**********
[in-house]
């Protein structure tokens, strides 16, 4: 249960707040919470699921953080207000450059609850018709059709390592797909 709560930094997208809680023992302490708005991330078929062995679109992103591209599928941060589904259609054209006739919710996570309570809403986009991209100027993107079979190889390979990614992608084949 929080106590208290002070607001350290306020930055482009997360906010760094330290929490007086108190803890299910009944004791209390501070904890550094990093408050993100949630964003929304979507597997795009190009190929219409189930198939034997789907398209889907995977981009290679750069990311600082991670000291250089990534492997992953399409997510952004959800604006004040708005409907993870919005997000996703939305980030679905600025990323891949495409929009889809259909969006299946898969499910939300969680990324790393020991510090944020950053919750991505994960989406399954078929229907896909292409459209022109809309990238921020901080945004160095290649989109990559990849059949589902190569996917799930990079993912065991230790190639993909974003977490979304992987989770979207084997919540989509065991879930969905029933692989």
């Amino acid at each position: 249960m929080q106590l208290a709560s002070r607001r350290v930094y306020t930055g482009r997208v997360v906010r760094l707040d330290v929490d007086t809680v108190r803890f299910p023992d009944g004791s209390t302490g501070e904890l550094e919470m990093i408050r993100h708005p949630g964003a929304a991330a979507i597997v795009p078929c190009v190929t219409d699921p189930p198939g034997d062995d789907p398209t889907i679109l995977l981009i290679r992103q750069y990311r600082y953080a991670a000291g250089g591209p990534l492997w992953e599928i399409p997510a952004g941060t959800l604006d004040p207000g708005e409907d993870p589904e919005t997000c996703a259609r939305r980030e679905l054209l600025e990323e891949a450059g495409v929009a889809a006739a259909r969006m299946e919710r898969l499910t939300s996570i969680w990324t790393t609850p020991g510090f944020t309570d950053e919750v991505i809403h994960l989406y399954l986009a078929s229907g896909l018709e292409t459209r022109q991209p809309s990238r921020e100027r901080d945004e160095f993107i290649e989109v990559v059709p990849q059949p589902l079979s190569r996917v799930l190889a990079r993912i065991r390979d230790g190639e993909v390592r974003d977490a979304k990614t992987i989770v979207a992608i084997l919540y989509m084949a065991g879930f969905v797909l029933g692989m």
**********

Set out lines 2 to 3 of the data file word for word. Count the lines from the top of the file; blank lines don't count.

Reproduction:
């Protein structure tokens, strides 16, 4: 249960707040919470699921953080207000450059609850018709059709390592797909 709560930094997208809680023992302490708005991330078929062995679109992103591209599928941060589904259609054209006739919710996570309570809403986009991209100027993107079979190889390979990614992608084949 929080106590208290002070607001350290306020930055482009997360906010760094330290929490007086108190803890299910009944004791209390501070904890550094990093408050993100949630964003929304979507597997795009190009190929219409189930198939034997789907398209889907995977981009290679750069990311600082991670000291250089990534492997992953399409997510952004959800604006004040708005409907993870919005997000996703939305980030679905600025990323891949495409929009889809259909969006299946898969499910939300969680990324790393020991510090944020950053919750991505994960989406399954078929229907896909292409459209022109809309990238921020901080945004160095290649989109990559990849059949589902190569996917799930990079993912065991230790190639993909974003977490979304992987989770979207084997919540989509065991879930969905029933692989």
């Amino acid at each position: 249960m929080q106590l208290a709560s002070r607001r350290v930094y306020t930055g482009r997208v997360v906010r760094l707040d330290v929490d007086t809680v108190r803890f299910p023992d009944g004791s209390t302490g501070e904890l550094e919470m990093i408050r993100h708005p949630g964003a929304a991330a979507i597997v795009p078929c190009v190929t219409d699921p189930p198939g034997d062995d789907p398209t889907i679109l995977l981009i290679r992103q750069y990311r600082y953080a991670a000291g250089g591209p990534l492997w992953e599928i399409p997510a952004g941060t959800l604006d004040p207000g708005e409907d993870p589904e919005t997000c996703a259609r939305r980030e679905l054209l600025e990323e891949a450059g495409v929009a889809a006739a259909r969006m299946e919710r898969l499910t939300s996570i969680w990324t790393t609850p020991g510090f944020t309570d950053e919750v991505i809403h994960l989406y399954l986009a078929s229907g896909l018709e292409t459209r022109q991209p809309s990238r921020e100027r901080d945004e160095f993107i290649e989109v990559v059709p990849q059949p589902l079979s190569r996917v799930l190889a990079r993912i065991r390979d230790g190639e993909v390592r974003d977490a979304k990614t992987i989770v979207a992608i084997l919540y989509m084949a065991g879930f969905v797909l029933g692989m």